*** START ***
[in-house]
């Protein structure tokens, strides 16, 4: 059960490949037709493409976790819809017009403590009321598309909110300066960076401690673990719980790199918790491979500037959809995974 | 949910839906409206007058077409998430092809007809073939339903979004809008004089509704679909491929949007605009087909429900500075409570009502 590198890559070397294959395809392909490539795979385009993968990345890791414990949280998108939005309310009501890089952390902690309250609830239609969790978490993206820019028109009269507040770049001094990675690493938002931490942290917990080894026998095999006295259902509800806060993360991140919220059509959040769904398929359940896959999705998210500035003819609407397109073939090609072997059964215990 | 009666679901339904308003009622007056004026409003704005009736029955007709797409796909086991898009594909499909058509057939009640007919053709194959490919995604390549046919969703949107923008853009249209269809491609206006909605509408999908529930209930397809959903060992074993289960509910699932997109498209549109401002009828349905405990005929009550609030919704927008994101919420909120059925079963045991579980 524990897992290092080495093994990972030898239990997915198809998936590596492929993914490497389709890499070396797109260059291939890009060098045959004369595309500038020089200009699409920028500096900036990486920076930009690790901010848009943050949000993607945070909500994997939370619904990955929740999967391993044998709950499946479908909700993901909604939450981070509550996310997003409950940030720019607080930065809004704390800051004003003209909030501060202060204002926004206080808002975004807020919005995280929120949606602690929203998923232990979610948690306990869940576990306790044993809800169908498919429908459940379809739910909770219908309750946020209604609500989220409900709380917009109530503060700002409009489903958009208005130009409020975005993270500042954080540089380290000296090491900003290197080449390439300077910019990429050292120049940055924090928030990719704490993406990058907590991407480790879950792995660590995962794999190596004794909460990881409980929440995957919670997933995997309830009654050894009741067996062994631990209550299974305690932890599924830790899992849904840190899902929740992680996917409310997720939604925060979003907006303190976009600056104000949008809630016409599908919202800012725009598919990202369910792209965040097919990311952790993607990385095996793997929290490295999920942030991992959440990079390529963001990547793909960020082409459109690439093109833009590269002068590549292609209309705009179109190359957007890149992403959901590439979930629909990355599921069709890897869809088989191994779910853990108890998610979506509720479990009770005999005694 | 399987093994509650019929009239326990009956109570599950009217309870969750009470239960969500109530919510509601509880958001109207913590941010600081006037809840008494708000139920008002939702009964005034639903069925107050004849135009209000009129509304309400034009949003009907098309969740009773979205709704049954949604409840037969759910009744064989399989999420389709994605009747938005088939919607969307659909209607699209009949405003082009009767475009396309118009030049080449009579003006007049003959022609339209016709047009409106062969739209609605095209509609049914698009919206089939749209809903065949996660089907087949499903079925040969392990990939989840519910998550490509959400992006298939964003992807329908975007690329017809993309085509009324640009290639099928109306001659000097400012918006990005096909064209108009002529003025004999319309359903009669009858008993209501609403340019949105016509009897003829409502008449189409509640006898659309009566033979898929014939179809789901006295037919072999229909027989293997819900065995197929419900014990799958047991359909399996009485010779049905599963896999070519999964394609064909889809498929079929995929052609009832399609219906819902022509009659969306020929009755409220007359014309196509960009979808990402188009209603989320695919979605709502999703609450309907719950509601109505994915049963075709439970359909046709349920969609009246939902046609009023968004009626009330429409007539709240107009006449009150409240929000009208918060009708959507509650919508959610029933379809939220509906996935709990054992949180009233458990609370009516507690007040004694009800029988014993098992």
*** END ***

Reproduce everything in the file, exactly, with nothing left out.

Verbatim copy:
[in-house]
């Protein structure tokens, strides 16, 4: 059960490949037709493409976790819809017009403590009321598309909110300066960076401690673990719980790199918790491979500037959809995974 | 949910839906409206007058077409998430092809007809073939339903979004809008004089509704679909491929949007605009087909429900500075409570009502 590198890559070397294959395809392909490539795979385009993968990345890791414990949280998108939005309310009501890089952390902690309250609830239609969790978490993206820019028109009269507040770049001094990675690493938002931490942290917990080894026998095999006295259902509800806060993360991140919220059509959040769904398929359940896959999705998210500035003819609407397109073939090609072997059964215990 | 009666679901339904308003009622007056004026409003704005009736029955007709797409796909086991898009594909499909058509057939009640007919053709194959490919995604390549046919969703949107923008853009249209269809491609206006909605509408999908529930209930397809959903060992074993289960509910699932997109498209549109401002009828349905405990005929009550609030919704927008994101919420909120059925079963045991579980 524990897992290092080495093994990972030898239990997915198809998936590596492929993914490497389709890499070396797109260059291939890009060098045959004369595309500038020089200009699409920028500096900036990486920076930009690790901010848009943050949000993607945070909500994997939370619904990955929740999967391993044998709950499946479908909700993901909604939450981070509550996310997003409950940030720019607080930065809004704390800051004003003209909030501060202060204002926004206080808002975004807020919005995280929120949606602690929203998923232990979610948690306990869940576990306790044993809800169908498919429908459940379809739910909770219908309750946020209604609500989220409900709380917009109530503060700002409009489903958009208005130009409020975005993270500042954080540089380290000296090491900003290197080449390439300077910019990429050292120049940055924090928030990719704490993406990058907590991407480790879950792995660590995962794999190596004794909460990881409980929440995957919670997933995997309830009654050894009741067996062994631990209550299974305690932890599924830790899992849904840190899902929740992680996917409310997720939604925060979003907006303190976009600056104000949008809630016409599908919202800012725009598919990202369910792209965040097919990311952790993607990385095996793997929290490295999920942030991992959440990079390529963001990547793909960020082409459109690439093109833009590269002068590549292609209309705009179109190359957007890149992403959901590439979930629909990355599921069709890897869809088989191994779910853990108890998610979506509720479990009770005999005694 | 399987093994509650019929009239326990009956109570599950009217309870969750009470239960969500109530919510509601509880958001109207913590941010600081006037809840008494708000139920008002939702009964005034639903069925107050004849135009209000009129509304309400034009949003009907098309969740009773979205709704049954949604409840037969759910009744064989399989999420389709994605009747938005088939919607969307659909209607699209009949405003082009009767475009396309118009030049080449009579003006007049003959022609339209016709047009409106062969739209609605095209509609049914698009919206089939749209809903065949996660089907087949499903079925040969392990990939989840519910998550490509959400992006298939964003992807329908975007690329017809993309085509009324640009290639099928109306001659000097400012918006990005096909064209108009002529003025004999319309359903009669009858008993209501609403340019949105016509009897003829409502008449189409509640006898659309009566033979898929014939179809789901006295037919072999229909027989293997819900065995197929419900014990799958047991359909399996009485010779049905599963896999070519999964394609064909889809498929079929995929052609009832399609219906819902022509009659969306020929009755409220007359014309196509960009979808990402188009209603989320695919979605709502999703609450309907719950509601109505994915049963075709439970359909046709349920969609009246939902046609009023968004009626009330429409007539709240107009006449009150409240929000009208918060009708959507509650919508959610029933379809939220509906996935709990054992949180009233458990609370009516507690007040004694009800029988014993098992």